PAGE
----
The A-League could learn from both the failures and successes of the Big Bash League to rejuvenate football in Australia, with a BBL style concept to attract consumers and fans to the A-League in a unique manner.
However, an approach into a BBL style experiment would have to be taken carefully as there is a fine line between creating a product that is viewed as a serious competition and creating a product that is looked down upon such as AFLX.
The BBL’s peak was on January 2, in 2016 when 80,883 fans packed into the MCG to watch a match between the Melbourne Stars and the Melbourne Renegades.
While the Big Bash has been in a supposed decline in popularity since, the league has still been able to produce some large attendances.
54,478 people attended a Melbourne Derby on January 4 earlier this year – the third highest crowd for a BBL game in the league’s history.
Meanwhile the A-League’s highest crowd before COVID-19 interrupted the 2019/20 season was 33,523 people at October’s draw between Melbourne Victory and Melbourne City.
Cricket Australia’s success with the BBL came from creating an experience geared towards families and children – with pump up music, fireworks and flamethrowers that were suited to T20 cricket with its high scoring, exciting and shorter format.
Former Liverpool star Craig Johnston has suggested an idea of what an A-League version of the BBL would look like.
“Four quarters, 15 minutes each, rotating substitutes, sin bins, all the things you’re not allowed to do in soccer,” he told The Daily Football Show in 2019.
“So effectively in midfield, you could take a touch, get past a player and you could shoot for goal. Then the goalkeeper’s either saving that shot or it’s a goal.”
“We’re utilising the same players but we’re taking out their midfield and we’re giving the players and the consumers four times more of what they want in the quarter of the time.”
Johnston believes that a Big Bash style format should be adapted by Australian football with A-League teams.
“The big idea is the Big Bash of soccer, but then the kids copy it at their training grounds,” he said.
“It is professional six-a-side with A-League teams. The A-League teams split in half, red versus blue, they play against each other.”
“The Big Bash and the One Day series is the best thing that ever happened to cricket in terms of engaging young minds and future minds.”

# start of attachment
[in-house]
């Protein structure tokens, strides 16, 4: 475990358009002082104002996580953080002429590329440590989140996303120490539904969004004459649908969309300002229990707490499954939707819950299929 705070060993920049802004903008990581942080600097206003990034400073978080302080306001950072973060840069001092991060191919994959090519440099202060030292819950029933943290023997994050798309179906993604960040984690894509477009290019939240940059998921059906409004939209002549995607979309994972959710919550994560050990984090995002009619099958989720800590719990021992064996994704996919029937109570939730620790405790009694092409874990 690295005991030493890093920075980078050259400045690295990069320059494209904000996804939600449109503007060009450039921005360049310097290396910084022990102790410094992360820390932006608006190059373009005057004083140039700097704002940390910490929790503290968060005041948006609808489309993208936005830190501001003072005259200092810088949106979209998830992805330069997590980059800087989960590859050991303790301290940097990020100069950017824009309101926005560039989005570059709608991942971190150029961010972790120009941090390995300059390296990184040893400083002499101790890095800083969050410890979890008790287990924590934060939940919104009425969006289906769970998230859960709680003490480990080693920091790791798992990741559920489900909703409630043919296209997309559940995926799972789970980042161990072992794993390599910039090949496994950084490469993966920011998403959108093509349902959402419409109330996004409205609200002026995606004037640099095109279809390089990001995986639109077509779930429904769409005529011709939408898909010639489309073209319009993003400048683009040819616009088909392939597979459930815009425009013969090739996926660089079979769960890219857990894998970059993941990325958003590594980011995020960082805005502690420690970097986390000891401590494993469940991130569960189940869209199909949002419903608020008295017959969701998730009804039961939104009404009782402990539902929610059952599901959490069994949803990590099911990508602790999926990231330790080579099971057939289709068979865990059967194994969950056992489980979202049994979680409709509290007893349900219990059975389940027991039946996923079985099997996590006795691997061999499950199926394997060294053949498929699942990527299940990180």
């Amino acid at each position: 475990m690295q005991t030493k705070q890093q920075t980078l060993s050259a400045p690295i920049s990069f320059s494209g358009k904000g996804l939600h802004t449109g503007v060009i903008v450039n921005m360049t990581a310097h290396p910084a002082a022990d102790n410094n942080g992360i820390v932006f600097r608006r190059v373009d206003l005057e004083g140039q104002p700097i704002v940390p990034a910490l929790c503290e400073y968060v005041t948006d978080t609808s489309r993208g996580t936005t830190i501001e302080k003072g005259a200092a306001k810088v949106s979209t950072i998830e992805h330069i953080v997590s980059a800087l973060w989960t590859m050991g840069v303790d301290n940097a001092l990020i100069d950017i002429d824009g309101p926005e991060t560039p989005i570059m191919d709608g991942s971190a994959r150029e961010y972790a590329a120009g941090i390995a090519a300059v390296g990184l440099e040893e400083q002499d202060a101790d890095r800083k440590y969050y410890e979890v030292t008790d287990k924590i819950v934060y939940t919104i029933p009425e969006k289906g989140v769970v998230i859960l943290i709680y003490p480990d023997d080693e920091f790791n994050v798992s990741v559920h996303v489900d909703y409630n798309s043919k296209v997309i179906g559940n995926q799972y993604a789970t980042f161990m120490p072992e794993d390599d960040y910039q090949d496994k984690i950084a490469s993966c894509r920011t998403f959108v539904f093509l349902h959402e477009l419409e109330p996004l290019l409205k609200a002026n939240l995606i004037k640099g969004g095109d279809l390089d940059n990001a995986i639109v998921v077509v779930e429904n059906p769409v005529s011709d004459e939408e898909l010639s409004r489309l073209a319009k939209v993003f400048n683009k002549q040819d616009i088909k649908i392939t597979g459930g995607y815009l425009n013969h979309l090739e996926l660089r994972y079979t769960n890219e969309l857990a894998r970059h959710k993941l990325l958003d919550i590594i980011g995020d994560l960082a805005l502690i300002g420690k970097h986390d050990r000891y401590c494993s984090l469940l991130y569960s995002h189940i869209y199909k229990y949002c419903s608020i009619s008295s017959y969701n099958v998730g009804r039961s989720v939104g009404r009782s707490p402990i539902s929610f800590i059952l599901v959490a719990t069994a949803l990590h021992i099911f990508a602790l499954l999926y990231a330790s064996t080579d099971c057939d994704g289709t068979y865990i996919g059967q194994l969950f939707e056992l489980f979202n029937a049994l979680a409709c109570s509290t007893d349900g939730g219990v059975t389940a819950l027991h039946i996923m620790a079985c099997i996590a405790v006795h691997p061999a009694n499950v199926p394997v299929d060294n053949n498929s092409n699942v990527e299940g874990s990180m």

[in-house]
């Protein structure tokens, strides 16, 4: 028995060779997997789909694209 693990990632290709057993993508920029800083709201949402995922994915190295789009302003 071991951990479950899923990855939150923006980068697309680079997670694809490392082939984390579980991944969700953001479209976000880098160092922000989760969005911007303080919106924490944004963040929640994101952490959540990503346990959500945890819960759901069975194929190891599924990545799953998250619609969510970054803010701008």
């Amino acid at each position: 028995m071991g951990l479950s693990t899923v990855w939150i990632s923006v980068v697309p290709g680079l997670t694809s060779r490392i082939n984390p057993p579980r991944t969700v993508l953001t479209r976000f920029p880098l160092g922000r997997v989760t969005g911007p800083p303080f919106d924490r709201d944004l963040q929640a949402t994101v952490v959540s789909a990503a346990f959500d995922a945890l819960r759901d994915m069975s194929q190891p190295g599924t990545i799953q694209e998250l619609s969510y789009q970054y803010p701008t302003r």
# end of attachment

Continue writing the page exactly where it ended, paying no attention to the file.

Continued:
If the A-League was to try BBL style product it would need to make sure the best players are available – a weakness of the Big Bash has been that some of the biggest names in Australian cricket do not play regularly in the competition as the league clashes with international fixtures.
An A-League Big Bash competition would also be taken more seriously if the best players were playing regularly.
Perhaps the naming rights sponsor of the competition could provide a cash prize to the winning club, to entice clubs to field their best players.
One lesson that the A-League could learn from the Big Bash is that it has been made too long, something that even stars of the competition like Glen Maxwell have admitted.
“I think the length of the tournament when it was 10 games, I think we all really enjoyed that. I think it was the perfect amount,” Maxwell told SEN in early 2020.
“I just think 14 games is just a little bit much. It just makes for a very long tournament and probably goes for a touch too long.
“With school starting again it makes it a bit more difficult to keep the interest levels going until the end (of the season).”
The Big Bash was at its best when there was a limited number of games played predominantly in the school holidays.
If each A-League team played each other once in a new competition it could have an 11 game season plus a short finals series.
Ideally the A-League Big Bash concept would need to have as many games broadcast on free-to-air as possible – in order to easily accessible to fans.
There seems to be a lack of momentum coming into the 2020/21 A-League season, which is just under a week away. An Australian football version of the BBL could potentially be played as a lead in tournament to the A-League season, bringing attention and hype to the beginning of the competition.